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Appendix A

Glossary of Terms

The physics part of this chapter derives mainly from "The ATLAS-Experiment Glossary" [60].absorption lossThat part of the transmission loss due to the dissipation or conversation into other forms of energy.
 acceleratorA machine used to accelerate particles to high speeds and thus high energy compared to their rest mass-energy.
 ALEPHA particle detector of the LEP accelerator.
 ALICEA future particle detector for the LHC accelerator.
 ASDBLRThe analogue chip of the front-end electronics of the ATLAS TRT.
 ASICA custom microchip designed for a specific application.
 ASTRALName of the combined ASDBLR and DTMROC chip.
 ATLASA future particle detector for the LHC accelerator.
 back-end electronicsThe electronics outside the detector.
 baryonA hadron made from three quarks. The proton (uud) and the neutron (udd) are both baryons. They may also contain additional quark-antiquark pairs.beamThe particle stream produced by an accelerator usually clustered in bunches.bosonA particle that has integer intrinsic angular momentum (spin) measured in units of (spin = 0, 1, 2,...). All particles are either fermions or bosons. The particles associated with all the fundamental interactions (forces) are bosons. Composite particles with even numbers of fermion constituents (quarks) are also bosons.bottom quarkThe fifth flavor of quark (in order of increasing mass), with electric charge -1/3.bremsstrahlungRadiation emitted by a charged particle under acceleration.
 calorimeterA device that can measure the energy deposited in it.
 characteristic impedanceThe impedance of a circuit that, when connected to the output terminals of a uniform transmission line of arbitrary length, causes the line to appear infinitely long.charm quarkThe fourth flavor of quark (in order of increasing mass), with electric charge +2/3.
 CMSA future particle detector for the LHC accelerator.
 colliderAn accelerator in which two beams travelling in opposite directions are steered together to provide high-energy collisions between the particles in one beam and those in the other.CP-violationCP-violation is one of three conditions outlined in 1964 by Russian physicist Andrei Sakharov to account for the observed imbalance of matter and antimatter in the universe.cross talkAn undesired signal disturbance introduced in a transmission circuit by mutual coupling with other transmission circuits.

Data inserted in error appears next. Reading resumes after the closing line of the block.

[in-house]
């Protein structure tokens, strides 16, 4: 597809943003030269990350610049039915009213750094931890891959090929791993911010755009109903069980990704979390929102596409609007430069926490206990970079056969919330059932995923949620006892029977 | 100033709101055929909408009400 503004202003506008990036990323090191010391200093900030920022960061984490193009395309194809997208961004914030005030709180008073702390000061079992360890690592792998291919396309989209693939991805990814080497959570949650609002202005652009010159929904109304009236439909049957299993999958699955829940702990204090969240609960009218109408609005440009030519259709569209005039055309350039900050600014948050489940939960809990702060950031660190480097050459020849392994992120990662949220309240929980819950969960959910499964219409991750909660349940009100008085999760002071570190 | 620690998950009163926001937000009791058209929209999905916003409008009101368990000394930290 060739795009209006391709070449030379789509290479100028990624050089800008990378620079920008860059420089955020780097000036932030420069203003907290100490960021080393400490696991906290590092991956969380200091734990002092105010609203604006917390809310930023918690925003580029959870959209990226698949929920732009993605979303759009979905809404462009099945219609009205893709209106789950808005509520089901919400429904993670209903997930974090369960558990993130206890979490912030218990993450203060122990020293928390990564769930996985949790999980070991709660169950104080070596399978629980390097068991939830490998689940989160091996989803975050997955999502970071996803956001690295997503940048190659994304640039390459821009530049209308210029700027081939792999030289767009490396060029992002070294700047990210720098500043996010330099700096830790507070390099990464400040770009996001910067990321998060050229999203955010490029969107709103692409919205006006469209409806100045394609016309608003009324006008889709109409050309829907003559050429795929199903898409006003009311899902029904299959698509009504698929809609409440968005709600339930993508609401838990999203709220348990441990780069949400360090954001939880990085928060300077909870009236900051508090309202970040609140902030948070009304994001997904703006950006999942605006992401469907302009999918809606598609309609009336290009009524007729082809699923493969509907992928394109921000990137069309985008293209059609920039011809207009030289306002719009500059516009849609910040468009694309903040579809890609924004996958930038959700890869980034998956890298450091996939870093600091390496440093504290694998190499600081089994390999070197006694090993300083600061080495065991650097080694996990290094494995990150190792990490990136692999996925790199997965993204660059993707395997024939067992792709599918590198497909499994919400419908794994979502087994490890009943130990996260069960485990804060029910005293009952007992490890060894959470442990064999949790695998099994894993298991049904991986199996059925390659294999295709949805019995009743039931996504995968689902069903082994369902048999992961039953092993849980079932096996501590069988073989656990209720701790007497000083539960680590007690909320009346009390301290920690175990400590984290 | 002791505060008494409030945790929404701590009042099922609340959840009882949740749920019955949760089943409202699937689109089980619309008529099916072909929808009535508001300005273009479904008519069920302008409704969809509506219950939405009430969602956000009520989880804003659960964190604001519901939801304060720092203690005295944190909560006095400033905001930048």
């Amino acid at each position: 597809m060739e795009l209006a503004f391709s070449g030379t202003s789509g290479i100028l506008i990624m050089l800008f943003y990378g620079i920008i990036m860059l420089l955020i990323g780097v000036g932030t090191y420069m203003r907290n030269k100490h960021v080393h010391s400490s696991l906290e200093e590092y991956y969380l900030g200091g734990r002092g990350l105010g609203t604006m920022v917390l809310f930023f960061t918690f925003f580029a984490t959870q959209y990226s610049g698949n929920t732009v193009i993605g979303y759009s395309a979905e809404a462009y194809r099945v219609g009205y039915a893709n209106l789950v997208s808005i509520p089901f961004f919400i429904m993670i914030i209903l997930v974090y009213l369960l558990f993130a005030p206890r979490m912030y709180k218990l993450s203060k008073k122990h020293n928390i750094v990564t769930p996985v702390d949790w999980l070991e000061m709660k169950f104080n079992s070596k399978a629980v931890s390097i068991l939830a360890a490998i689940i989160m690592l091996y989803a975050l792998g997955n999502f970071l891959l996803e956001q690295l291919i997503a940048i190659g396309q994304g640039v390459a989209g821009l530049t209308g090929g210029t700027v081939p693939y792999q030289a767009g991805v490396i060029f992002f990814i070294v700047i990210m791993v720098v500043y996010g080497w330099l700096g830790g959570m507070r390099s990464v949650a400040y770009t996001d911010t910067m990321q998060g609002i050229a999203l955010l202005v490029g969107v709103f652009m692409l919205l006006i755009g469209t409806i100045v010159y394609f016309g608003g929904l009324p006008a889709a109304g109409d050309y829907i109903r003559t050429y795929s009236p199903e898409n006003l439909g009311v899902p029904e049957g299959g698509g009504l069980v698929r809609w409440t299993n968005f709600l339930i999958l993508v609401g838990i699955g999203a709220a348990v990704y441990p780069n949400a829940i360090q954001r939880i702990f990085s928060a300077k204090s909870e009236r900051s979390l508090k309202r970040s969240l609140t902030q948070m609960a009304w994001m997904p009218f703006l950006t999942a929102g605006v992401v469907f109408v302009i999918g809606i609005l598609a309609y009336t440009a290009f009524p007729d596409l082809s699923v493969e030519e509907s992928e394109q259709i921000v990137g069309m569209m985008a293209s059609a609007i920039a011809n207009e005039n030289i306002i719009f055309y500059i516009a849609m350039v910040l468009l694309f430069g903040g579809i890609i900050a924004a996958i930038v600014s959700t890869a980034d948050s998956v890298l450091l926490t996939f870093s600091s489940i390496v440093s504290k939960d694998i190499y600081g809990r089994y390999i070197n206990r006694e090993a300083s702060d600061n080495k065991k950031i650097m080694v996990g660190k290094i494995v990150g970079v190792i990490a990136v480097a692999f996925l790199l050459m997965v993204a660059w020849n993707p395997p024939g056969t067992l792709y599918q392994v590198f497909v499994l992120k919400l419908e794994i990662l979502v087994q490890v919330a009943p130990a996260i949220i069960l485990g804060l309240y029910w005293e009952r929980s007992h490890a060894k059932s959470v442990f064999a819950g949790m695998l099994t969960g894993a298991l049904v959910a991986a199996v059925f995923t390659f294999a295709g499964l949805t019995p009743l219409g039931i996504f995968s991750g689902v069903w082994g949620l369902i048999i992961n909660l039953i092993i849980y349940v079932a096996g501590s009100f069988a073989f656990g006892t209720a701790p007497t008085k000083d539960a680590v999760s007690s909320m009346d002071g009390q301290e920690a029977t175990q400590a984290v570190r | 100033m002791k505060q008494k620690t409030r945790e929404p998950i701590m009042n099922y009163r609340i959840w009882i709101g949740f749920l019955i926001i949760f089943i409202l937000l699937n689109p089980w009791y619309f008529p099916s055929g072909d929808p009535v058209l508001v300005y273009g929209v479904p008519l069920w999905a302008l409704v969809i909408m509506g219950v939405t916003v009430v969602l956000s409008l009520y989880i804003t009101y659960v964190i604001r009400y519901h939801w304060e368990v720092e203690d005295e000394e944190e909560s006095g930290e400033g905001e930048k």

daughter board (also stamp board)The PCB with bonded die(s). This PCB does the actual signal read out.
 DELPHIA particle detector of the LEP accelerator.
 detectorAny device used to sense the passage of a particle. Also a collection of such devices designed so that each serves a particular purpose in allowing physicists to reconstruct particle events.
 DMILLMixed analog-digital BiCMOS technology.
 doseThe term dose (absorbed dose) refers to the mean energy imparted by ionizing radiation to the matter in a volume divided by the mass contained in the respective volume.down quarkThe second flavor of quark (in order of increasing mass), with electric charge -1/3.DTMROCThe digital chip of the TRT-front-end electronics.
 electromagnetic compatibilityThe condition or situation whereby a device or system is capable of functioning satisfactorily in the electromagnetic environment without introducing intolerable disturbance to that environment
 electromagnetic interactionThe interaction due to electric charge; this includes magnetic effects which have to do with moving electric charges.electronThe least massive electrically charged particle, hence absolutely stable. It is the most common lepton, with electric charge -1.electronvoltThe energy of radiation is usually measured in units of electronvolt (eV). This unit is defined as the energy gained by an electron when it is accelerated through a potential difference of one volt. The relation between the SI unit and the electron volt is: